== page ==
In the early 20th century, author Thomas Wolf famously said, “You can’t go home again.” I humbly beg to disagree.
Time is elastic. It wrinkles, bends, expands, contracts. My most recent trip down M-13, also called Old U.S. 23, between Bay City and Standish in east Michigan, proves that you can, indeed, go home, and bend memory toward today.
This 17-mile stretch of highway was once the only way to drive into northeast Michigan. I’ve traversed it since I was a youngster enjoying watching things whiz by my window in the back seat of my parents’ Ford sedan, heading to another Tawas-area summer vacation. It hasn’t changed much — but yet, it has.
Come along with me this time, as my passengers — and perhaps on your next journey to the sunrise side, you’ll make the time to take the M-13 exit off I-75 and discover some of the quirky and interesting stops on this old Michigan road.
Just north of the point where M-13 turns into a four-lane, the Turkey Roost has been serving inexpensive plates of real roast turkey and all the fixins since I was 8. It’s hard to miss. Just look for the pink building on the east side of the road, near Kawkawlin. It’s on its fourth owner, Austin Ballor, son of past owner Todd, who’s still there.
“We go through about 3,500 38- to 40-pound birds a year,” Todd says. The turkeys are roasted whole and always with the same promise: Turkey at your table within minutes. Sometimes, in seconds. Todd says the most popular item is the original Turkey Plate. It’s comfort food, through and through. The Turkey Roost also serves breakfast, Friday fish, and pies from our next stop.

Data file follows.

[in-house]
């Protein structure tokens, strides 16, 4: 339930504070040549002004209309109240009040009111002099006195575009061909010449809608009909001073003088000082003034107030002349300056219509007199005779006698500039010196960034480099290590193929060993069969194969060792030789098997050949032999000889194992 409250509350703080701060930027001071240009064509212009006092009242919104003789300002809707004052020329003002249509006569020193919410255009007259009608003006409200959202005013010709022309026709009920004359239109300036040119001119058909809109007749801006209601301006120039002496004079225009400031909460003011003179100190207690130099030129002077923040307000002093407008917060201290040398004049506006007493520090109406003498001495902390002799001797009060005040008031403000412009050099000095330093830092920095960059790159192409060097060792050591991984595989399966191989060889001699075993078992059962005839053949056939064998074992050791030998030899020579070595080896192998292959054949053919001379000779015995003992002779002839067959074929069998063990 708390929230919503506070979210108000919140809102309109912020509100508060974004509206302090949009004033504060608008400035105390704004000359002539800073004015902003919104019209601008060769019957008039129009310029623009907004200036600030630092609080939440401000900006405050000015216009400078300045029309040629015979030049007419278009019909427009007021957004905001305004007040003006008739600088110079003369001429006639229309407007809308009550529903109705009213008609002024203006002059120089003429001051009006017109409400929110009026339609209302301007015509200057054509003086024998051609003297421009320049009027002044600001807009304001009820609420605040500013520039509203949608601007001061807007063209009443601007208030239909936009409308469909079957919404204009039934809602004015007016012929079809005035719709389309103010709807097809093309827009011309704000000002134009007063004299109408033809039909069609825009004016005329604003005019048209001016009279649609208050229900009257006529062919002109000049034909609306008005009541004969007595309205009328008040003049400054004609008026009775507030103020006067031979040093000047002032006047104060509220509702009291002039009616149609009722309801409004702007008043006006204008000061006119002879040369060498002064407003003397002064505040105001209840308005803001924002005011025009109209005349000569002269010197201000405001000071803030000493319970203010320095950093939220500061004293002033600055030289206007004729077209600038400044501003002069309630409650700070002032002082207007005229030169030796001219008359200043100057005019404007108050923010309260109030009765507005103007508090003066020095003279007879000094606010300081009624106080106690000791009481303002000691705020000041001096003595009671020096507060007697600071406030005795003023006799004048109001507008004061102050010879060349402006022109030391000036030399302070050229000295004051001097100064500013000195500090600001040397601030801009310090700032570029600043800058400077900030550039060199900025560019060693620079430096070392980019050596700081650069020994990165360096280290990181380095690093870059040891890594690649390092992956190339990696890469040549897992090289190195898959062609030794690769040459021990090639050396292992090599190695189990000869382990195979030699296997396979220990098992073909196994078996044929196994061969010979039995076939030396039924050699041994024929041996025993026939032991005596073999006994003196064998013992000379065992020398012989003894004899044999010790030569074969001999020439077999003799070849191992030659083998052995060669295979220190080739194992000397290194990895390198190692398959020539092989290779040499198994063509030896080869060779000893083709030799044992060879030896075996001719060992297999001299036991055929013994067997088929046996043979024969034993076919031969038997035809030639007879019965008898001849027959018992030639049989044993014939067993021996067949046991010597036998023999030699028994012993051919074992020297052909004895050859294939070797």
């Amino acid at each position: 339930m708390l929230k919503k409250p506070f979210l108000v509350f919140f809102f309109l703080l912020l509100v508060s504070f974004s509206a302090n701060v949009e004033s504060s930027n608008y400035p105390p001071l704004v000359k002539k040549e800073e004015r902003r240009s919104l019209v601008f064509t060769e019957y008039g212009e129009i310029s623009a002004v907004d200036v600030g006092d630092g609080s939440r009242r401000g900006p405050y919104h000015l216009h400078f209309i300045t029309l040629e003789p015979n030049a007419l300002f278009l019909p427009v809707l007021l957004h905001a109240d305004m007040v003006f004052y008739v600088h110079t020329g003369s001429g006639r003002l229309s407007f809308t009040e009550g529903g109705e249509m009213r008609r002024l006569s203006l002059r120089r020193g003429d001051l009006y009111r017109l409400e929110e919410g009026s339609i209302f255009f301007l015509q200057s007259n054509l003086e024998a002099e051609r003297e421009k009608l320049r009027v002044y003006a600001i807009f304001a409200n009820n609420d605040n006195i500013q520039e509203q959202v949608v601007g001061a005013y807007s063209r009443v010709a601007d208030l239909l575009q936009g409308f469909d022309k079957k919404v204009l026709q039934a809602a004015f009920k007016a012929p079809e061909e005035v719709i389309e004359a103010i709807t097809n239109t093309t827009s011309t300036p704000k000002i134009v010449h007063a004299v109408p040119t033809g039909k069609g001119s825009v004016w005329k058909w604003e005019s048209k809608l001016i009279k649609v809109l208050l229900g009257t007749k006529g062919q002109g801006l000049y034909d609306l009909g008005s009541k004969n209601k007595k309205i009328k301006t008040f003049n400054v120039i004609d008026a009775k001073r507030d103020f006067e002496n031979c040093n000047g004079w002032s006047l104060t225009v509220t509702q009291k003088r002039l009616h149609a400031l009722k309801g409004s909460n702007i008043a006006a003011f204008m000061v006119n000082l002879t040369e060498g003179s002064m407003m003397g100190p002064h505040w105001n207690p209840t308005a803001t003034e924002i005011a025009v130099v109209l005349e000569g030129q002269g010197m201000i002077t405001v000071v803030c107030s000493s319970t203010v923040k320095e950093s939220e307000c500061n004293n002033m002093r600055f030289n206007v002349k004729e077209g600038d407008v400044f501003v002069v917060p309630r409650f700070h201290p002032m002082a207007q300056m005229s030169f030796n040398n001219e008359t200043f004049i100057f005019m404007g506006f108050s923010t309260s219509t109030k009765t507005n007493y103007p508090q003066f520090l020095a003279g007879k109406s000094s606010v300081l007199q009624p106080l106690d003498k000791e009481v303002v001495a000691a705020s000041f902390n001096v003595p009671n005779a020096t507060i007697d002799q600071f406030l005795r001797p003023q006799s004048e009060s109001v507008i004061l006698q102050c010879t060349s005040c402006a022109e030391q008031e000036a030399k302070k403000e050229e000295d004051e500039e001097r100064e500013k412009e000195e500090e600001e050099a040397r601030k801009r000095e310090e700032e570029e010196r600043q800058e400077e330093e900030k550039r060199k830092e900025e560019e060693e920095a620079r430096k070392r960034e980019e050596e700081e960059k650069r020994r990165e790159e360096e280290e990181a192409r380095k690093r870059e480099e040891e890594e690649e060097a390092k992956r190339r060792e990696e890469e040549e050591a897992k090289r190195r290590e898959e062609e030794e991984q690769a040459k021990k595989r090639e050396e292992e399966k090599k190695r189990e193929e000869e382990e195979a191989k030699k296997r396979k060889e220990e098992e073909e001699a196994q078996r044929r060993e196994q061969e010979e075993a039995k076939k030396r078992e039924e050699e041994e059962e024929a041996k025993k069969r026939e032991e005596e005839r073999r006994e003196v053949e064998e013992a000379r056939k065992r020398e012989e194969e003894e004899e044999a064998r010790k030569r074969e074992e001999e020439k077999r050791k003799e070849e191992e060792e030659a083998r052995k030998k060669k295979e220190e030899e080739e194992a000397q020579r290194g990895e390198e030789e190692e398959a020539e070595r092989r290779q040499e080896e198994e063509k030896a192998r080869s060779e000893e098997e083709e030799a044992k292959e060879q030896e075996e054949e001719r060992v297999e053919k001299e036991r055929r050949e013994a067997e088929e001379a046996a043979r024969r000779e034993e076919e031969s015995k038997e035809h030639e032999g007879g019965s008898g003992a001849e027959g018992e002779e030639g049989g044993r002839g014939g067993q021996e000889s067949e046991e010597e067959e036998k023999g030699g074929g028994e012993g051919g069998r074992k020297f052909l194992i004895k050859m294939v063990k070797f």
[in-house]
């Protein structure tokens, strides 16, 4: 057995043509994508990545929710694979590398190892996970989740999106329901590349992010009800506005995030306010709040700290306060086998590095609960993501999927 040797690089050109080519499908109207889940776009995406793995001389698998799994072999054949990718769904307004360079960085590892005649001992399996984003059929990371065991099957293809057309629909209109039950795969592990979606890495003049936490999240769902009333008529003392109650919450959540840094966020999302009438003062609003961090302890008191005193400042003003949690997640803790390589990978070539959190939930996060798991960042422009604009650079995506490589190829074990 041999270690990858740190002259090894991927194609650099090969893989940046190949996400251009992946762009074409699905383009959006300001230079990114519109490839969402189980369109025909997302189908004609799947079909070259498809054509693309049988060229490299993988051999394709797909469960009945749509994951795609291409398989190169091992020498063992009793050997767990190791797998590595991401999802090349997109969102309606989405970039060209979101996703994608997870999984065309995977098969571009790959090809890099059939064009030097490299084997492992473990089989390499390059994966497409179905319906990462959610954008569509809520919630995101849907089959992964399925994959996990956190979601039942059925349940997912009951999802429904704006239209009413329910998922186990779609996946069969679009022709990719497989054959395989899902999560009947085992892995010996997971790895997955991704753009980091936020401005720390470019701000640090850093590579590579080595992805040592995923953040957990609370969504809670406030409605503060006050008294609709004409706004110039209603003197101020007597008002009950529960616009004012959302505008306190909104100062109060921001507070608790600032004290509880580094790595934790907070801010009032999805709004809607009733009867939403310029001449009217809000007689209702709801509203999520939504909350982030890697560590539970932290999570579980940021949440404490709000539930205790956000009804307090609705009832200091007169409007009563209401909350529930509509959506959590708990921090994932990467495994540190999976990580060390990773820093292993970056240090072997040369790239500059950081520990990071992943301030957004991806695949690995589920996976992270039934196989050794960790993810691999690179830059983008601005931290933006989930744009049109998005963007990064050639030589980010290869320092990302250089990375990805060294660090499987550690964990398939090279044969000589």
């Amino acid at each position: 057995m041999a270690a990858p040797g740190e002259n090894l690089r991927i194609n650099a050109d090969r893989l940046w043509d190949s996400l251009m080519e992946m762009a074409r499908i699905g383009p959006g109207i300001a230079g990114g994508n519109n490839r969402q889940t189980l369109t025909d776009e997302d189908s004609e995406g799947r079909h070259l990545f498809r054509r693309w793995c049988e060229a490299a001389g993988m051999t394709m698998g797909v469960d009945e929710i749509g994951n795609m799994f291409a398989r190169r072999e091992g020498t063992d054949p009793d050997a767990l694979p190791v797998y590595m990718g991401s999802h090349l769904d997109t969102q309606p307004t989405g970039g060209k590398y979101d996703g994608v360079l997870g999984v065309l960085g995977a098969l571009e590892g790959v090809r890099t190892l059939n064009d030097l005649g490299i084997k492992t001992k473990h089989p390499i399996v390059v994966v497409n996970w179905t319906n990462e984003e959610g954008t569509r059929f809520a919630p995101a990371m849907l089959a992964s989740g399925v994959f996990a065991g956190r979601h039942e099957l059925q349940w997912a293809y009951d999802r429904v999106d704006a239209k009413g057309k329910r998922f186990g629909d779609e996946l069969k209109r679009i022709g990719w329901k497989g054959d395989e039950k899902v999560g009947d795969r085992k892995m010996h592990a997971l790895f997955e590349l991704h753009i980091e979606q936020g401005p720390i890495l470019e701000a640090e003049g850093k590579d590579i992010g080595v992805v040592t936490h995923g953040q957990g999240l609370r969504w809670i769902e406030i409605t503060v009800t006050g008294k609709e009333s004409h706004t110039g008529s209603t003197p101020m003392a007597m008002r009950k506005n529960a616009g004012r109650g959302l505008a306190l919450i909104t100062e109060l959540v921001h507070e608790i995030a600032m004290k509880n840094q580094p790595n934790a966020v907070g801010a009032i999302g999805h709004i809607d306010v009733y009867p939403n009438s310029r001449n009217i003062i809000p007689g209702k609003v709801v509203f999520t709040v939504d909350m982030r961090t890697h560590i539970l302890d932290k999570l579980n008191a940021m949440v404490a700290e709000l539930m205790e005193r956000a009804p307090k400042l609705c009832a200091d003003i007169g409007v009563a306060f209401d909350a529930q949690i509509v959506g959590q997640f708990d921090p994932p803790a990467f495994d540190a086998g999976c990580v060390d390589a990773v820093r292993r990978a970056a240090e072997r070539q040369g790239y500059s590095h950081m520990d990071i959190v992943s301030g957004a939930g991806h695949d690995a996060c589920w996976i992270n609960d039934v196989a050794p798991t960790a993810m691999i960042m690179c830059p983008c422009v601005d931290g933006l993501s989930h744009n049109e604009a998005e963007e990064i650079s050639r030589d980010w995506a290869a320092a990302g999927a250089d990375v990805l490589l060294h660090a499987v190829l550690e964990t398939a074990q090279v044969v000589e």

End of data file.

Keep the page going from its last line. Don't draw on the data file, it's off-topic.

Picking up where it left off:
Rosie’s Pies & Bakery
Pat Schnell and sister RoseAnn named this place after their mother 23 years ago, and Pat is still behind the counter preparing and selling up to 2,000 pies weekly. She admits to having a little help from friends and relatives at holiday time, when customers are lined out the door.
And, yes, that’s 2,000. The most popular varieties are Dutch apple and pumpkin, but you’ll almost always find blueberry, raspberry, meringue, and even peanut butter among the dozen types of pies available daily.
Schnell also makes custom pies on request. Regardless of type, they’re all $17. It’s simpler with one price, she says. The shop also supplies the local Jack’s Fruit & Meat markets.
Linwood Beach Marina & Campground
Directly on Saginaw Bay, the marina is open year-round for boating or fishing, both soft and, in winter, the hard-water variety, when ice-up occurs. The bay promises some of the world’s best walleye fishing, and you can book a charter here and stay at the Linwood Beach campground.
John’s Hubcap Sales
The side of the bright blue building says 60,000 hubcaps, and owner John LeGendre knows where each one is. Need a hubcap for an auto restoration? Lose one in a pothole? This is the place.
LeGendre has caps dating from 1948, including one rare Cord cap. He even sells over the phone. He’s usually open four days a week, but when the large garage door is up, he’s there.
Williams Cheese Co.